Increasing jobless figures dash hopes of growth – The Irish Times – Thu, Sep 20, 2012
NEW FIGURES show no slowdown in job losses. The number of people at work in the April-June period fell by nearly 14,000, the biggest three-month fall in a year, according to the Central Statistics Office. The figures appear to dash hopes that employment growth is at hand.
They show there were 1,783,400 people employed on a seasonally adjusted basis in the second quarter, meaning there are 357,000 fewer people at work since employment peaked in 2007.
Minister for Jobs Richard Bruton last night acknowledged the continued fallout from the collapse of the “bubble economy”, but said “the sectors on which we will build the future economy are now showing signs of growth”.
The CSO’s quarterly national household survey is the most comprehensive source of data on employment across the economy. It shows the downward trajectory in job numbers remains broad-based, with most sectors continuing to shed labour.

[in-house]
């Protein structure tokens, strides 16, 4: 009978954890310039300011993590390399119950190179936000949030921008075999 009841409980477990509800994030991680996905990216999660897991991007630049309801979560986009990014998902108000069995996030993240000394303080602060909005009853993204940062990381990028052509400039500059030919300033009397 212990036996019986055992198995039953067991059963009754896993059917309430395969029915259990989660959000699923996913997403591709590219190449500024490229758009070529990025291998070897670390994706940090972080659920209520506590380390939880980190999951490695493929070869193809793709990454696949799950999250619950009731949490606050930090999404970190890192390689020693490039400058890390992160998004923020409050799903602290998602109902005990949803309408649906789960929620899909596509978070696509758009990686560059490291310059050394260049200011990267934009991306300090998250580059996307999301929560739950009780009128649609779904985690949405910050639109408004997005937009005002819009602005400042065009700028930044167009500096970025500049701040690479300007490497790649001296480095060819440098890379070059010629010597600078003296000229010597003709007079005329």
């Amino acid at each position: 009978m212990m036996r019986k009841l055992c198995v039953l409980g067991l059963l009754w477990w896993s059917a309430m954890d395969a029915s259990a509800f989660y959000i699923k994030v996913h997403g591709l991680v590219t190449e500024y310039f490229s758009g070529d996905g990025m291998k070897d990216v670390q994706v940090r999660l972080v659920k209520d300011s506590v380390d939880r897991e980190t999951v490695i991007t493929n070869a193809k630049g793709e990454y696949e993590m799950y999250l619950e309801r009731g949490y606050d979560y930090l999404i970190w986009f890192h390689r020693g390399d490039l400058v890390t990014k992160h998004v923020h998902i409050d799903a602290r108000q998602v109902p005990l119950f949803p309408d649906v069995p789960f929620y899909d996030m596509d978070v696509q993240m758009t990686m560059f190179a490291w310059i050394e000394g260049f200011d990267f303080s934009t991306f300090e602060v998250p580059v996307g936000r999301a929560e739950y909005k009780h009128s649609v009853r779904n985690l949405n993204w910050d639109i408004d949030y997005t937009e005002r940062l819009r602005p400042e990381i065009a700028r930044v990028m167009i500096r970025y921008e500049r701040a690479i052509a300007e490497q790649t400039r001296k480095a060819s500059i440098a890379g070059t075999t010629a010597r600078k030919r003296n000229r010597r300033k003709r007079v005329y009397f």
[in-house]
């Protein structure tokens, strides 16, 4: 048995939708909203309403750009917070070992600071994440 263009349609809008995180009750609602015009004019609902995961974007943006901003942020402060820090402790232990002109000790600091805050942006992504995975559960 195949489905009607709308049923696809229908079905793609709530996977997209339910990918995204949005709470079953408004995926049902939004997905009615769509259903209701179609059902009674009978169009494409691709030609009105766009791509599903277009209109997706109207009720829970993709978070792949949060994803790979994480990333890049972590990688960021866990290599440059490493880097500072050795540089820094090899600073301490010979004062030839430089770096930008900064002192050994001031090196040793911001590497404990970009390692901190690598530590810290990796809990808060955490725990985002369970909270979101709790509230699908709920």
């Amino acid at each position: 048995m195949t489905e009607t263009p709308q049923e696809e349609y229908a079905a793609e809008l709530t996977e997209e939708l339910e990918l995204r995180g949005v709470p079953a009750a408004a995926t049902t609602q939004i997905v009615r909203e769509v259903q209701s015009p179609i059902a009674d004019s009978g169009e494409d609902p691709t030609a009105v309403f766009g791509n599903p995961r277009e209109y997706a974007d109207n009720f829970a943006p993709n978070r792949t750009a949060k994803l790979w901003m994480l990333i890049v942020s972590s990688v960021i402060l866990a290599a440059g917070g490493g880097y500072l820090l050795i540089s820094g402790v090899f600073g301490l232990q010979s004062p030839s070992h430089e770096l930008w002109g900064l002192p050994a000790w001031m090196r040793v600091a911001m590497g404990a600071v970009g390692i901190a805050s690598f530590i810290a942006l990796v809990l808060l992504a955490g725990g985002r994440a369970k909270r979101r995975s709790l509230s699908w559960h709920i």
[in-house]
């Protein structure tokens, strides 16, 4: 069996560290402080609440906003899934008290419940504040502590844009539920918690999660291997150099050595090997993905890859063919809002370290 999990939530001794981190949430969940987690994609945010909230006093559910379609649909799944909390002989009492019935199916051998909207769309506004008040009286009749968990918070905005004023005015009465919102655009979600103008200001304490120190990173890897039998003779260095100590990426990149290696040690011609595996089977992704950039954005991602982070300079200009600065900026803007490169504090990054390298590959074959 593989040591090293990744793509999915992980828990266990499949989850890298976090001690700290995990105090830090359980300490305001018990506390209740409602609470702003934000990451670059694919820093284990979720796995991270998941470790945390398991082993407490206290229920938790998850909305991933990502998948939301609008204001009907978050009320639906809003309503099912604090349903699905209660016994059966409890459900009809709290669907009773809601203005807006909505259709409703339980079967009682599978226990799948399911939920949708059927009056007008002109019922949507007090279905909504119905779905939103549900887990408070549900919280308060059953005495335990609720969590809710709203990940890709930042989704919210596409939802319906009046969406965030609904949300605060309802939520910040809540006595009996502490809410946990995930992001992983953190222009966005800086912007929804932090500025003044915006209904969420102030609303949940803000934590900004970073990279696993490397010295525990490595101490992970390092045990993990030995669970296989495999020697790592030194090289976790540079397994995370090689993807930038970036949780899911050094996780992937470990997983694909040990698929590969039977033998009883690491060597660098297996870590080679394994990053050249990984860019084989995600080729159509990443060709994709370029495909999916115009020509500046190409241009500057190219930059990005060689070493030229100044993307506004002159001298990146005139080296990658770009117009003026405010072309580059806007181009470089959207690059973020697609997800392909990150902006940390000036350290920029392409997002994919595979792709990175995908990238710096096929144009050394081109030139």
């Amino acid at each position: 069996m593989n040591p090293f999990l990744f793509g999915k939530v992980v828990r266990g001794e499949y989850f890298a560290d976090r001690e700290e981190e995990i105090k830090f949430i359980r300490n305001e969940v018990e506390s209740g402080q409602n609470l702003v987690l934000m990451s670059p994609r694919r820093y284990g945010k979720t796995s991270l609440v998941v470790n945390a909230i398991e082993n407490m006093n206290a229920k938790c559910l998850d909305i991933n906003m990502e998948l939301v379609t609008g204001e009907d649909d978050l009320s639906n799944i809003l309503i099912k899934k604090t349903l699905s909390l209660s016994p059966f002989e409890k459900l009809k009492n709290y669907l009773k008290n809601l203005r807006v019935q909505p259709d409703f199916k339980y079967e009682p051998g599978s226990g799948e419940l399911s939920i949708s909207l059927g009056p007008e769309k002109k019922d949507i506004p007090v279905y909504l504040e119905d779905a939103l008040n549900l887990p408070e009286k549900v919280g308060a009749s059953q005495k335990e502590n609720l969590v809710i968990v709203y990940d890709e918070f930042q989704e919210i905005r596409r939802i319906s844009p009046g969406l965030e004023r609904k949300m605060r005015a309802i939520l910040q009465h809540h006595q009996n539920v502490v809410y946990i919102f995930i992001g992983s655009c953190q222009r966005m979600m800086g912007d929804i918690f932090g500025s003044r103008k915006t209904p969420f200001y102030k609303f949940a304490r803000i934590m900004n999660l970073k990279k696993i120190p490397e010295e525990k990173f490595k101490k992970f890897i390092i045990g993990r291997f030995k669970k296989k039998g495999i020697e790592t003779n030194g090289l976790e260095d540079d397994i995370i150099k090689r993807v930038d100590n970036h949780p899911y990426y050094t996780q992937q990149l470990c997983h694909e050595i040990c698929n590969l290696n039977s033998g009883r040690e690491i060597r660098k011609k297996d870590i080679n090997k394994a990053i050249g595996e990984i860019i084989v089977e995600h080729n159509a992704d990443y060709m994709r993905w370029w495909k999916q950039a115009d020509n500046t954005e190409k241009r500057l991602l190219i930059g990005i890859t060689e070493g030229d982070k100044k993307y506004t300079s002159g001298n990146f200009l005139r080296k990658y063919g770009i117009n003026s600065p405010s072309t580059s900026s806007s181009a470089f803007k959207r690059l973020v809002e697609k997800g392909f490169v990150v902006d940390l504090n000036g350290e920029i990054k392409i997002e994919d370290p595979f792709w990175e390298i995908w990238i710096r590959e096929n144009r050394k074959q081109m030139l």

There were 13,700 fewer people at work in the April-June period compared to three months earlier when seasonal fluctuations are stripped out. Slightly larger numbers left the labour force entirely in the second quarter. This kept the rate of unemployment stable at 14.8 per cent of the labour force.
The survey shows employment in the construction sector has fallen below 100,000 for the first time since the bursting of the property bubble. It fell by another 4,000 on three months earlier to stand at 99,300. Five years ago, 273,000 worked in the industry. The construction sector has accounted for almost half of the total job losses since 2007.
The financial, insurance and real estate sectors employed 96,100 people in the April-June period. This was a decline of almost 4,000 over the quarter is a new post-crash low.
Posted on September 20, 2012, in Government, National Politics and tagged Central Statistics Office, Czech Space Office, Employment, Irish Times, Labor force, Politics, Richard Bruton, Unemployment. Bookmark the permalink. Leave a comment.